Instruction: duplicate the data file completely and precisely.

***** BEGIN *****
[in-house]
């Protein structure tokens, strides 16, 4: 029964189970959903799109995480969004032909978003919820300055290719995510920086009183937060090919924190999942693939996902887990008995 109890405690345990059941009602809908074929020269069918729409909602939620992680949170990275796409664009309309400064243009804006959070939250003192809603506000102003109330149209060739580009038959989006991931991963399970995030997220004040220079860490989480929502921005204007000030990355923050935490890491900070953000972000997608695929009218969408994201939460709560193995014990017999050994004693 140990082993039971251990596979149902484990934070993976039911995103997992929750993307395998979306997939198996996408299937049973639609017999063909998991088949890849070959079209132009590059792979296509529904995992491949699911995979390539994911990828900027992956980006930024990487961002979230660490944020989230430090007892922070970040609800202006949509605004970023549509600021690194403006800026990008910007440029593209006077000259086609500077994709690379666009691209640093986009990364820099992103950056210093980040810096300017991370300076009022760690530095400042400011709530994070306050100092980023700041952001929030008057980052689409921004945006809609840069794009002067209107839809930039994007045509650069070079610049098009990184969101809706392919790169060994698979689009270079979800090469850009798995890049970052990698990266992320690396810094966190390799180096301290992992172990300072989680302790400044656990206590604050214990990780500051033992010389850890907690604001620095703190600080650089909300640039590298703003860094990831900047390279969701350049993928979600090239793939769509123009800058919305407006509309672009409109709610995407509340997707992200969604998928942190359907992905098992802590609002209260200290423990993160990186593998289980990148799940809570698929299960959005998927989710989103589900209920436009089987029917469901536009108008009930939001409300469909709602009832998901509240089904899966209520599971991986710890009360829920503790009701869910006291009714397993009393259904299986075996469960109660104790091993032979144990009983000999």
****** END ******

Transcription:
[in-house]
């Protein structure tokens, strides 16, 4: 029964189970959903799109995480969004032909978003919820300055290719995510920086009183937060090919924190999942693939996902887990008995 109890405690345990059941009602809908074929020269069918729409909602939620992680949170990275796409664009309309400064243009804006959070939250003192809603506000102003109330149209060739580009038959989006991931991963399970995030997220004040220079860490989480929502921005204007000030990355923050935490890491900070953000972000997608695929009218969408994201939460709560193995014990017999050994004693 140990082993039971251990596979149902484990934070993976039911995103997992929750993307395998979306997939198996996408299937049973639609017999063909998991088949890849070959079209132009590059792979296509529904995992491949699911995979390539994911990828900027992956980006930024990487961002979230660490944020989230430090007892922070970040609800202006949509605004970023549509600021690194403006800026990008910007440029593209006077000259086609500077994709690379666009691209640093986009990364820099992103950056210093980040810096300017991370300076009022760690530095400042400011709530994070306050100092980023700041952001929030008057980052689409921004945006809609840069794009002067209107839809930039994007045509650069070079610049098009990184969101809706392919790169060994698979689009270079979800090469850009798995890049970052990698990266992320690396810094966190390799180096301290992992172990300072989680302790400044656990206590604050214990990780500051033992010389850890907690604001620095703190600080650089909300640039590298703003860094990831900047390279969701350049993928979600090239793939769509123009800058919305407006509309672009409109709610995407509340997707992200969604998928942190359907992905098992802590609002209260200290423990993160990186593998289980990148799940809570698929299960959005998927989710989103589900209920436009089987029917469901536009108008009930939001409300469909709602009832998901509240089904899966209520599971991986710890009360829920503790009701869910006291009714397993009393259904299986075996469960109660104790091993032979144990009983000999």